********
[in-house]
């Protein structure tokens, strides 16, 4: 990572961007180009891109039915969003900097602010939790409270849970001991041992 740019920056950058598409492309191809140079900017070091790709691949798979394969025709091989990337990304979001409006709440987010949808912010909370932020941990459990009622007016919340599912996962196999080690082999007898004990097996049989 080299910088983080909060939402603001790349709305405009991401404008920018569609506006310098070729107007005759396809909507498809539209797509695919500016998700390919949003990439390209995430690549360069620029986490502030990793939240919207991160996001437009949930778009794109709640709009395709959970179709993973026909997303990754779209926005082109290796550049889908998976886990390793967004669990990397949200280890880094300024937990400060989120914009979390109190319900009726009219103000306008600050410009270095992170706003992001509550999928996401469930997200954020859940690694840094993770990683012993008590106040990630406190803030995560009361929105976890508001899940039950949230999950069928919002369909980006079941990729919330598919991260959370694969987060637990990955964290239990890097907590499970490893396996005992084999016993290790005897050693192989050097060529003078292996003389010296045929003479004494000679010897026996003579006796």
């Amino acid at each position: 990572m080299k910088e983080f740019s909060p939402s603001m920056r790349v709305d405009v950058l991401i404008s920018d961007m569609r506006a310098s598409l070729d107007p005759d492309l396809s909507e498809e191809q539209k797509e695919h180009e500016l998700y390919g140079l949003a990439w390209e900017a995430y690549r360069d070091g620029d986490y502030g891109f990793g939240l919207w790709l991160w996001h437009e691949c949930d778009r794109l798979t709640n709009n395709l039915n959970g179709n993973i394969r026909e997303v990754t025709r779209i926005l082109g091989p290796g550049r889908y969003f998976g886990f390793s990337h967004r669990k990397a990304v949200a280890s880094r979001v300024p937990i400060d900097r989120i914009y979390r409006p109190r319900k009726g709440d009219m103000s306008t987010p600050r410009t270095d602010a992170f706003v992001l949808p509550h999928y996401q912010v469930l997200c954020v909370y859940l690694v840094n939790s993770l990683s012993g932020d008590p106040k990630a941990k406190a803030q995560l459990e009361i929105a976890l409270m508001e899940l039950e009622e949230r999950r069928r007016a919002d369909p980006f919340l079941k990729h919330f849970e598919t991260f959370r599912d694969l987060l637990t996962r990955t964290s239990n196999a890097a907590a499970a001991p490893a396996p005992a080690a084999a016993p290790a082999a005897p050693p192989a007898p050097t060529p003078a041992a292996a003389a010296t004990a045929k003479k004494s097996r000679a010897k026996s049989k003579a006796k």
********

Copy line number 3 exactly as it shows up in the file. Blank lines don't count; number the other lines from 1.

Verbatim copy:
């Amino acid at each position: 990572m080299k910088e983080f740019s909060p939402s603001m920056r790349v709305d405009v950058l991401i404008s920018d961007m569609r506006a310098s598409l070729d107007p005759d492309l396809s909507e498809e191809q539209k797509e695919h180009e500016l998700y390919g140079l949003a990439w390209e900017a995430y690549r360069d070091g620029d986490y502030g891109f990793g939240l919207w790709l991160w996001h437009e691949c949930d778009r794109l798979t709640n709009n395709l039915n959970g179709n993973i394969r026909e997303v990754t025709r779209i926005l082109g091989p290796g550049r889908y969003f998976g886990f390793s990337h967004r669990k990397a990304v949200a280890s880094r979001v300024p937990i400060d900097r989120i914009y979390r409006p109190r319900k009726g709440d009219m103000s306008t987010p600050r410009t270095d602010a992170f706003v992001l949808p509550h999928y996401q912010v469930l997200c954020v909370y859940l690694v840094n939790s993770l990683s012993g932020d008590p106040k990630a941990k406190a803030q995560l459990e009361i929105a976890l409270m508001e899940l039950e009622e949230r999950r069928r007016a919002d369909p980006f919340l079941k990729h919330f849970e598919t991260f959370r599912d694969l987060l637990t996962r990955t964290s239990n196999a890097a907590a499970a001991p490893a396996p005992a080690a084999a016993p290790a082999a005897p050693p192989a007898p050097t060529p003078a041992a292996a003389a010296t004990a045929k003479k004494s097996r000679a010897k026996s049989k003579a006796k």